How Dominoes Work


Dominoes are small rectangular game pieces that look like dice. They have a number of white spots, or “pips,” on each end. The pips vary in number from 0 to six, and traditional sets of dominoes have one unique piece for every combination of pips from one to six spots.

They store potential energy based on their position, and they’re able to convert this stored potential energy into kinetic energy as they fall. This is how they create a chain reaction that causes them to fall one domino after another.

When a domino falls, it changes its energy from potential to kinetic, and it moves forward at a constant speed without losing energy along the way. This is the same process that occurs when nerve impulses are sent through your body.

A falling domino is a simple model for understanding the way that neurons function. The nudge that it receives from the touch of your finger causes it to fall at a certain speed, and then travels in only one direction.

The domino is a simple, common object that inspires wonder. It’s also a metaphor for the way that physics works.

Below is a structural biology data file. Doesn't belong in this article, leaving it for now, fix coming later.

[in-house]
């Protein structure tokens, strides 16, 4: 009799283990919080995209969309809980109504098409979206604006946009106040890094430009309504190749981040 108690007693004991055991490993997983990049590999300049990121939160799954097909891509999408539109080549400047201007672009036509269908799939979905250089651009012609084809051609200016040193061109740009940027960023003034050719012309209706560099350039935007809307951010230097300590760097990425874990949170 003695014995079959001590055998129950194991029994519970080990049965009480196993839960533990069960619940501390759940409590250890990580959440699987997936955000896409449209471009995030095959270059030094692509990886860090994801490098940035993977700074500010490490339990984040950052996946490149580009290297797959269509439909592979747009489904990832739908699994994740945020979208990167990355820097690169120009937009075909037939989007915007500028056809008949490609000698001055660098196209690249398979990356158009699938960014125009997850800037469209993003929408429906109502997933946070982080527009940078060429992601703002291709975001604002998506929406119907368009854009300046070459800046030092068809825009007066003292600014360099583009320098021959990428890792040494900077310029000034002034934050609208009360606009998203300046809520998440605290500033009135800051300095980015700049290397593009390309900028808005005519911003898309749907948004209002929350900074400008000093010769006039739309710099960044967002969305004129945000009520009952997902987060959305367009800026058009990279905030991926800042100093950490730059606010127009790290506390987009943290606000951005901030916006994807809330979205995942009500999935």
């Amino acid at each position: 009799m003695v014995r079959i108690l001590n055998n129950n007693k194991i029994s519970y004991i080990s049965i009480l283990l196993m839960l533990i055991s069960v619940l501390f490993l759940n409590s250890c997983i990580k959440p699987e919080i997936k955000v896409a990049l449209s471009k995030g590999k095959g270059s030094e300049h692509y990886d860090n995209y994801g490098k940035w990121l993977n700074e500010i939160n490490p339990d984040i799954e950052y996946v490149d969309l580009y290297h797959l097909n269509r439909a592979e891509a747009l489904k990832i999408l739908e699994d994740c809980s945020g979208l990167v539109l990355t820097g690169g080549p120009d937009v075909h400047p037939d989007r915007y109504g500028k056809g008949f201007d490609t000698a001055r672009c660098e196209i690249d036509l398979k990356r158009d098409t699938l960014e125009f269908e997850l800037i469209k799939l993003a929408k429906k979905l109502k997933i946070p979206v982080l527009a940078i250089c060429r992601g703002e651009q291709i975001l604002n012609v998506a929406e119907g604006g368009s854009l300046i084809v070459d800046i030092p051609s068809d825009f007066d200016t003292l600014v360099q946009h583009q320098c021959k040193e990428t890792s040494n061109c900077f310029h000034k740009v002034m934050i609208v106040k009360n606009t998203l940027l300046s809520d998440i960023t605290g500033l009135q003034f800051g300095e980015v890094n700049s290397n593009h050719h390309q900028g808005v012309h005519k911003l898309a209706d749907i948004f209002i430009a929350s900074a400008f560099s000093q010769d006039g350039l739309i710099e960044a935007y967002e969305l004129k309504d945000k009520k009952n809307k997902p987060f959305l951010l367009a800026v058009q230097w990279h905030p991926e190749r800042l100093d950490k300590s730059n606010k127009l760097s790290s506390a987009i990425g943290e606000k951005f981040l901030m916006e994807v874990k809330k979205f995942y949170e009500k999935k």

Physicist Stephen Morris, at the University of Toronto, says that when you hold a domino upright against the force of gravity, you store some potential energy in it. But when it falls, that potential energy is converted into kinetic energy and movement, causing the domino to topple.

You can test how the domino changes its energy by holding it in front of a ruler. Put a few dominoes on the ruler and try to make them fall at the same rate. You might want to touch each domino with your finger as you do this, to see if they all fall at the same speed.

After a few minutes, take the dominoes out of the ruler and set them on a table. Now, try to push them a little bit farther forward using only your finger. Repeat this several times until you can get them to fall faster.

When you do, watch how they change their energy, and watch what happens to the rest of the dominoes that you’ve pushed a little farther forward. You might even be able to see the nudge that caused the first domino to fall.

Lily Hevesh began playing with dominoes at age 9. She liked lining them up in straight or curved lines, flicking the first domino and watching it fall.

Her hobby evolved into a career as a domino artist, and she now posts videos of her work online. Her YouTube channel has more than 2 million subscribers.

She creates spectacular domino setups for films, TV shows, and events. She’s even helped to launch a popular pop singer’s album.

While the domino is an interesting and fun game, it’s important to remember that it can cause serious accidents. This is why, when designing plants or transportation vehicles that contain hazardous chemicals, it’s important to account for the possibility of domino effects.